• digital content aggregators for still photographers, photojournalists, videographers, and photo editors;
  • individuals who provide content for a journal, book, periodical, evaluation, other publication, or educational, academic, or instructional work;
  • specialized performers hired by a performing arts company or organization to teach a master class for no more than one week;
  • licensed barbers, manicurists, electrologists, cosmetologists, and estheticians;
  • DJs, caterers, and musicians who provide services at a single location event;
  • construction industry subcontractors;
  • licensed real estate salespeople and real estate brokers;
  • most occupations involved with creating, marketing, promoting, or distributing sound recordings or musical compositions;
  • businesses that obtain work through job referral agencies that connect them with clients to provide services such as graphic design, photography, tutoring, event planning, minor home repair, moving, home cleaning, errands, furniture assembly, animal services, dog walking, dog grooming, web design, picture hanging, pool cleaning, yard cleanup services, and interpreting services;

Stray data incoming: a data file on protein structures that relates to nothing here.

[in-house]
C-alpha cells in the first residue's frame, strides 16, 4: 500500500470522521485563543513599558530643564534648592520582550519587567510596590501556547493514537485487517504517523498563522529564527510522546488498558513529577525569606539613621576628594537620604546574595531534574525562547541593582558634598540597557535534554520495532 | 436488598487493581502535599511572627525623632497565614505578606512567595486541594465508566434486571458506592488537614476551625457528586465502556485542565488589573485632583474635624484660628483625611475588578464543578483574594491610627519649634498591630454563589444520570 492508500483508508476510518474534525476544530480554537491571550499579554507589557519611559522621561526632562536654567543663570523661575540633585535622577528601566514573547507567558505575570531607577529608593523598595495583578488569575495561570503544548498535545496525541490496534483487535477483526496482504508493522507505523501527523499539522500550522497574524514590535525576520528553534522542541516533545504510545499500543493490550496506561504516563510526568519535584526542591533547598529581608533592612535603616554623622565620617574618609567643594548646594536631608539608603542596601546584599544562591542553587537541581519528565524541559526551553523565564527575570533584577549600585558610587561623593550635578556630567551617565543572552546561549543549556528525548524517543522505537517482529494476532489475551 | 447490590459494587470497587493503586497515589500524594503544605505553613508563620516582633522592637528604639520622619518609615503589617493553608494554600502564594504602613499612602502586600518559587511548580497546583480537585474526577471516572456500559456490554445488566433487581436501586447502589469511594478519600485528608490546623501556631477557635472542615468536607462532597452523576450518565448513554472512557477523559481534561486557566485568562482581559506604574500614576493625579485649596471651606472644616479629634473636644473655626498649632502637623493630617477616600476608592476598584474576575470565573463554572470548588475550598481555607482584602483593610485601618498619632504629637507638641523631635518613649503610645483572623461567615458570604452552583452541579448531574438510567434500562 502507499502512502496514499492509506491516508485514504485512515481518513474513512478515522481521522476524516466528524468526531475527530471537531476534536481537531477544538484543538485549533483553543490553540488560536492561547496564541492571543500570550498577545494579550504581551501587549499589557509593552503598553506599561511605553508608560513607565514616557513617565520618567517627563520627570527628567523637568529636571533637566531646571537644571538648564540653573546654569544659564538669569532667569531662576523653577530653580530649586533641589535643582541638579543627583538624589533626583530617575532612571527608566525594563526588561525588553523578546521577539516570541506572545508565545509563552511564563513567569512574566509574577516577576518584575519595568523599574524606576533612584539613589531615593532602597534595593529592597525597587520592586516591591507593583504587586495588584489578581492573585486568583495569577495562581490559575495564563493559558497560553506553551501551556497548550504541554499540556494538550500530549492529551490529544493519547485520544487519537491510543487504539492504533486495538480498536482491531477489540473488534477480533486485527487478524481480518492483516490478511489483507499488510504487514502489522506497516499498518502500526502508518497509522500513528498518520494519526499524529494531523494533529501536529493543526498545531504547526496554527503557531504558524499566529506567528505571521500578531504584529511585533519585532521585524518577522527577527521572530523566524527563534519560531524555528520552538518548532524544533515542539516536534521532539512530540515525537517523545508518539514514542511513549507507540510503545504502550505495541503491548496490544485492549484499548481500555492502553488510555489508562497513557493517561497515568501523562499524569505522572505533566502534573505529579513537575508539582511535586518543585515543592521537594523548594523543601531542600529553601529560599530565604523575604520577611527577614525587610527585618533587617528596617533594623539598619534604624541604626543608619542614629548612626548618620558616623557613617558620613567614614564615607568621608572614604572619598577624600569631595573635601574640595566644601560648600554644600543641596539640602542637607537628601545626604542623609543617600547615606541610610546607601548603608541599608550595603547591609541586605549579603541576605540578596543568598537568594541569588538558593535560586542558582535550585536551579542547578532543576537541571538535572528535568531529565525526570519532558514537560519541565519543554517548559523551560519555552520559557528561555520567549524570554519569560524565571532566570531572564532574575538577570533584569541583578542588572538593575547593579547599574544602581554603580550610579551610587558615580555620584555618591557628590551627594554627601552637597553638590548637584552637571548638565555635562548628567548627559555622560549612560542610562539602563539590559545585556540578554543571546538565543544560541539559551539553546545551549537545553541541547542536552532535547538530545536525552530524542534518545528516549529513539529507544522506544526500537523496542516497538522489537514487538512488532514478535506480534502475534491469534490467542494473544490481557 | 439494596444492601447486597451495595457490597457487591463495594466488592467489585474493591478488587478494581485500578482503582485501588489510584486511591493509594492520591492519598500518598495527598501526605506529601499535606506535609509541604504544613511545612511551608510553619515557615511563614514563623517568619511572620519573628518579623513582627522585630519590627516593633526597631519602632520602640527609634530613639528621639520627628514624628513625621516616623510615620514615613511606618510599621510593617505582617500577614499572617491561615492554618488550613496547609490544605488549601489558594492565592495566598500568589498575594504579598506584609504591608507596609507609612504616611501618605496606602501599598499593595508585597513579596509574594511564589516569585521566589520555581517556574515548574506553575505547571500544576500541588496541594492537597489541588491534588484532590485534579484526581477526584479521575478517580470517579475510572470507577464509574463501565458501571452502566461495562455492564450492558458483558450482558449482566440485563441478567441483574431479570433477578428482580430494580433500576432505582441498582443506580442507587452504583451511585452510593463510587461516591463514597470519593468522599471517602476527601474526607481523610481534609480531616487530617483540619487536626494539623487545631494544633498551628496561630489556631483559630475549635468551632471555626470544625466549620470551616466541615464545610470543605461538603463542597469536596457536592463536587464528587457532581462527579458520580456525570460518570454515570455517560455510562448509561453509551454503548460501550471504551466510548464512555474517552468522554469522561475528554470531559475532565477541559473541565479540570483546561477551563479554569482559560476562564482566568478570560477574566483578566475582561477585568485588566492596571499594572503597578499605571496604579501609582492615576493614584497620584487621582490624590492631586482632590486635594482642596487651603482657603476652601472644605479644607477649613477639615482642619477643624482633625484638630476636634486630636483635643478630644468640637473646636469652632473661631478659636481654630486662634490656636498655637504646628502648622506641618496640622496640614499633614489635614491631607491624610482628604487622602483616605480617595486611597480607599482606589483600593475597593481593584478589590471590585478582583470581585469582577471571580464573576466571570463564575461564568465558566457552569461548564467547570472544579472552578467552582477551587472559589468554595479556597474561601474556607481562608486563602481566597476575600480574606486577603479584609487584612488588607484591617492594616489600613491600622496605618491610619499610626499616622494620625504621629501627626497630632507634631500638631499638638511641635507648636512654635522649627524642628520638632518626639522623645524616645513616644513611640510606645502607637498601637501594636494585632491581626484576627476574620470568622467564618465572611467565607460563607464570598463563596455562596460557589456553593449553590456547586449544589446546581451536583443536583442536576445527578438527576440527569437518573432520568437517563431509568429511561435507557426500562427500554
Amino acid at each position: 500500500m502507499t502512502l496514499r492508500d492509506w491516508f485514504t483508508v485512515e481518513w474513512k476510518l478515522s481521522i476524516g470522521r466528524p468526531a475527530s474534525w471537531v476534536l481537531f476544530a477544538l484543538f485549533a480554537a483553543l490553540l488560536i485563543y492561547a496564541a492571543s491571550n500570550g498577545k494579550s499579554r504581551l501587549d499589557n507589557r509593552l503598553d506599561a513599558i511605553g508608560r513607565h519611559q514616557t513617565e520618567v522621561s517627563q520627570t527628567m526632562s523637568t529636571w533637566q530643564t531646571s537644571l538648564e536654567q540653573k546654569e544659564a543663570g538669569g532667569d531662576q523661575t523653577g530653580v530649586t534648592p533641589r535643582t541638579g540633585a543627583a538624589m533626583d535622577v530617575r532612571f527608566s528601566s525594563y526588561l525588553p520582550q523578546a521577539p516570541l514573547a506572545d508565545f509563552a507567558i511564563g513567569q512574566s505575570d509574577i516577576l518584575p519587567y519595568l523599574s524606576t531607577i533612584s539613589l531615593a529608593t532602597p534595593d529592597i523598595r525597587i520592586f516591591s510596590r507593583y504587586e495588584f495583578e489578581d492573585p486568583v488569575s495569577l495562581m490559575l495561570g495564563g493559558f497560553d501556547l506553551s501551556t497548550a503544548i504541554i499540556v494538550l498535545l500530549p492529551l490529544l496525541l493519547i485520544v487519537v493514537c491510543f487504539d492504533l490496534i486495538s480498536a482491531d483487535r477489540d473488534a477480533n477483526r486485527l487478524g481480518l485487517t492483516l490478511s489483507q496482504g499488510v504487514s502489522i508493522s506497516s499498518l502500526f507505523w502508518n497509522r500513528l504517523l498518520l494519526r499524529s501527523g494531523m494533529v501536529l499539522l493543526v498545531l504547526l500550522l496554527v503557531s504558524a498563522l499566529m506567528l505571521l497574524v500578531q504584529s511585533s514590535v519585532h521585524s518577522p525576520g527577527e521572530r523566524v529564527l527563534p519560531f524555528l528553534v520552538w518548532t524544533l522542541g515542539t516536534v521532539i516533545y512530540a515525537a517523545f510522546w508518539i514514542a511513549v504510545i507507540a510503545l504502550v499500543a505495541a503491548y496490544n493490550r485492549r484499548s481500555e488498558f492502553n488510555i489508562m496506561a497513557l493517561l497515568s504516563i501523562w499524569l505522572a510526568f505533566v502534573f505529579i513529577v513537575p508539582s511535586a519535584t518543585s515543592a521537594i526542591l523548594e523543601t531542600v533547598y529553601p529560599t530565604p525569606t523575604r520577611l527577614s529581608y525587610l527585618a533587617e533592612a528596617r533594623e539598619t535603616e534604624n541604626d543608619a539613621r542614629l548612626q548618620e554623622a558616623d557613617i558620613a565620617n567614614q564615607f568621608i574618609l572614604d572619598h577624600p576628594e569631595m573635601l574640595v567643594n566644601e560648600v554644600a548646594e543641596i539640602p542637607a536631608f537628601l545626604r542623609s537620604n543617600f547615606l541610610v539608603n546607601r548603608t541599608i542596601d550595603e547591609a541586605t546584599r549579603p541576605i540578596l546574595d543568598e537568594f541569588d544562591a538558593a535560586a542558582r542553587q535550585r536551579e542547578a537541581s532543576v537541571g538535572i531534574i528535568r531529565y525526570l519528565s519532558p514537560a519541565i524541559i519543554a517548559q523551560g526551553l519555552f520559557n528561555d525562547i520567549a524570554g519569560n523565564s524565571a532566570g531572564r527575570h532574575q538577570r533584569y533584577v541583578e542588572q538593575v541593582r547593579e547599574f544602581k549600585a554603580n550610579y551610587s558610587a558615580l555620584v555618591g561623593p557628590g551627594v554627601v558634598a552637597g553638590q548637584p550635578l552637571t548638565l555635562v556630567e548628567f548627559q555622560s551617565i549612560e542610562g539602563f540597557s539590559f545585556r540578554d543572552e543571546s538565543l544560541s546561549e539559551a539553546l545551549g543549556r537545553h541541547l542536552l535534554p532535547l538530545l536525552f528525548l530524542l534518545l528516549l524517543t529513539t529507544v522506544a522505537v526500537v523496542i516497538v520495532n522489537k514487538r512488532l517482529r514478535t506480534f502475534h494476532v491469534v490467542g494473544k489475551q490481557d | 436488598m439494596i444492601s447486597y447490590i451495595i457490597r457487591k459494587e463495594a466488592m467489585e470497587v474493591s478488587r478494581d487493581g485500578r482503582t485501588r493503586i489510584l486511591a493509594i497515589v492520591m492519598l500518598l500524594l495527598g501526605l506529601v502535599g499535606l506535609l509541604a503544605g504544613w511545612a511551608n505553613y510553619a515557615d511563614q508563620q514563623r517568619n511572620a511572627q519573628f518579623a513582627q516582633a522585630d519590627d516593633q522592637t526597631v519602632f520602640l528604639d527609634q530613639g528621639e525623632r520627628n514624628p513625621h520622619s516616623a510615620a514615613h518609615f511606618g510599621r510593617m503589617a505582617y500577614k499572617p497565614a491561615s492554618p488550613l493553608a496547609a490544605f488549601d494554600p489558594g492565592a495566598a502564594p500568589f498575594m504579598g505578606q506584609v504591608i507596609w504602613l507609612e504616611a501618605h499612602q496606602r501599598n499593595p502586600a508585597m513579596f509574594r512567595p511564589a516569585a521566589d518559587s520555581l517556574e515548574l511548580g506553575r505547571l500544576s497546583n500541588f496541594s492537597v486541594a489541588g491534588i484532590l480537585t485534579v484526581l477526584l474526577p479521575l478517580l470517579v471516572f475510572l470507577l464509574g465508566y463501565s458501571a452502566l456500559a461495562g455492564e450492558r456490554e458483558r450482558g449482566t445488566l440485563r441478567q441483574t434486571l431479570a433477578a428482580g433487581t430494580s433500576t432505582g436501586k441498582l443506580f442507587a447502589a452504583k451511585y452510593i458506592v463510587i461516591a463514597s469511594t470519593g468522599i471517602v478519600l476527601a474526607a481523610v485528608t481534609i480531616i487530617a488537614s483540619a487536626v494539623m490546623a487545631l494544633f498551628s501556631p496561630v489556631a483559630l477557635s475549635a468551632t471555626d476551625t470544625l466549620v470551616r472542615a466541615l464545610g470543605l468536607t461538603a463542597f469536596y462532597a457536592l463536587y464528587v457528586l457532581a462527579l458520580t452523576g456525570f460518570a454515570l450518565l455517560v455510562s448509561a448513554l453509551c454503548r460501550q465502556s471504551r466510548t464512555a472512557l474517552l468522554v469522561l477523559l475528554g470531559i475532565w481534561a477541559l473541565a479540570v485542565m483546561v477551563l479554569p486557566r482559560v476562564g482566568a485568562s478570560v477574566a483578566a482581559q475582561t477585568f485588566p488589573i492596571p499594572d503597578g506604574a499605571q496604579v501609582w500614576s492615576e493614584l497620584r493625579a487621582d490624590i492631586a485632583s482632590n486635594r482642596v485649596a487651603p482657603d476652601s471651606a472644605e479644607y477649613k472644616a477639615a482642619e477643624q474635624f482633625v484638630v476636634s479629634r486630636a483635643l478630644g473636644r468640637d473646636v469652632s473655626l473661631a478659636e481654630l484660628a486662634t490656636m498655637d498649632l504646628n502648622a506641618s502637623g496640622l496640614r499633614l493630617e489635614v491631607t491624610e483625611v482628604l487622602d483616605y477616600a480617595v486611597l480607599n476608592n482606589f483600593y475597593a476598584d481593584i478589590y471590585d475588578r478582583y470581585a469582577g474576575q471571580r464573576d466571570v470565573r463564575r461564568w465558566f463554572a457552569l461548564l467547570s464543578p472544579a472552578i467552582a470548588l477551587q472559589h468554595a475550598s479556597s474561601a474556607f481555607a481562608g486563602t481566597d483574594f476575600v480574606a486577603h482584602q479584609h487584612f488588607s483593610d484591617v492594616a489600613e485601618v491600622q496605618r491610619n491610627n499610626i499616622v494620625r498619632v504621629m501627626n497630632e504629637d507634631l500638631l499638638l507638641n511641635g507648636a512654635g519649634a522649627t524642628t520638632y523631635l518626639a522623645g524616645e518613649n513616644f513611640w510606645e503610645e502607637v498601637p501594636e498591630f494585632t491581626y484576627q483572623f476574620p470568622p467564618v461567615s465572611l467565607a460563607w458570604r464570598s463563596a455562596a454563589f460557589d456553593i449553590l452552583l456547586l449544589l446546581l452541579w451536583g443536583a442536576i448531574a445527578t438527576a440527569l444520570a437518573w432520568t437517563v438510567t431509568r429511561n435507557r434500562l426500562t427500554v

• data aggregators who perform paid surveys or market research;
  • commercial fishermen on American vessels (exception ends on January 1, 2023);
  • licensed repossession agencies; and
  • individuals providing driving services for motor clubs.

The most significant exemption is the broad exemption for business-to-business contractors.

Unlike the other exceptions, this exemption is not limited to workers performing specific types of services. It applies to individuals who conduct business as sole proprietors, partners in partnerships, members of limited liability companies, or corporations. Under this exemption, business service providers involved in a bona fide business-to business contracting relationship are independent contractors if they satisfy all the following 12 criteria—i.e., the

business service provider (worker) 

  1. is free from the hiring firm’s control and direction while performing the work (this must be set forth in the contract and be true in fact);
  2. provides services directly to the contracting business rather than to customers of the contracting business;
  3. has a written contract;
  4. has all required business licenses or business tax registrations in order;